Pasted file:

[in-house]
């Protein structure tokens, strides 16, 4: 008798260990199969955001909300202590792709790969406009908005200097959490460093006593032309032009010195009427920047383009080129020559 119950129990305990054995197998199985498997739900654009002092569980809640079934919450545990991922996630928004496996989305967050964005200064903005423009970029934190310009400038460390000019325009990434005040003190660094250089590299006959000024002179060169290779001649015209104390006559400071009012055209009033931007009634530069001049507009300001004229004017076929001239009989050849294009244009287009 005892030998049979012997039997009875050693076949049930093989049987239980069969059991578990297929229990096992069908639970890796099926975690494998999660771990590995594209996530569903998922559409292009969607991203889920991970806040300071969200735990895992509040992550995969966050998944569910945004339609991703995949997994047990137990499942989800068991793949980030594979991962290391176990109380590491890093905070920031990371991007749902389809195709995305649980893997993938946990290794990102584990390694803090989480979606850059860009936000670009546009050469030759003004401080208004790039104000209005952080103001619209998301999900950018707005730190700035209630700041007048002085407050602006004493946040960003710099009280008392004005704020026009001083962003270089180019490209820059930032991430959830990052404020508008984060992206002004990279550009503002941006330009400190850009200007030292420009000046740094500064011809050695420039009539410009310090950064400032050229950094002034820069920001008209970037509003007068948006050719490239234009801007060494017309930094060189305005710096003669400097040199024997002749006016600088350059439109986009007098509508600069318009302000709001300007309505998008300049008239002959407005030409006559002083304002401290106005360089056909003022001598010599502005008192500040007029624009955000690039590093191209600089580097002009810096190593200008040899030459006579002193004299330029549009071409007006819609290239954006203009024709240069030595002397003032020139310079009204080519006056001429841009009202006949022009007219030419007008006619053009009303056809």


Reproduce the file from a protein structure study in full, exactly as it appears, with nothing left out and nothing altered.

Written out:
[in-house]
């Protein structure tokens, strides 16, 4: 008798260990199969955001909300202590792709790969406009908005200097959490460093006593032309032009010195009427920047383009080129020559 119950129990305990054995197998199985498997739900654009002092569980809640079934919450545990991922996630928004496996989305967050964005200064903005423009970029934190310009400038460390000019325009990434005040003190660094250089590299006959000024002179060169290779001649015209104390006559400071009012055209009033931007009634530069001049507009300001004229004017076929001239009989050849294009244009287009 005892030998049979012997039997009875050693076949049930093989049987239980069969059991578990297929229990096992069908639970890796099926975690494998999660771990590995594209996530569903998922559409292009969607991203889920991970806040300071969200735990895992509040992550995969966050998944569910945004339609991703995949997994047990137990499942989800068991793949980030594979991962290391176990109380590491890093905070920031990371991007749902389809195709995305649980893997993938946990290794990102584990390694803090989480979606850059860009936000670009546009050469030759003004401080208004790039104000209005952080103001619209998301999900950018707005730190700035209630700041007048002085407050602006004493946040960003710099009280008392004005704020026009001083962003270089180019490209820059930032991430959830990052404020508008984060992206002004990279550009503002941006330009400190850009200007030292420009000046740094500064011809050695420039009539410009310090950064400032050229950094002034820069920001008209970037509003007068948006050719490239234009801007060494017309930094060189305005710096003669400097040199024997002749006016600088350059439109986009007098509508600069318009302000709001300007309505998008300049008239002959407005030409006559002083304002401290106005360089056909003022001598010599502005008192500040007029624009955000690039590093191209600089580097002009810096190593200008040899030459006579002193004299330029549009071409007006819609290239954006203009024709240069030595002397003032020139310079009204080519006056001429841009009202006949022009007219030419007008006619053009009303056809």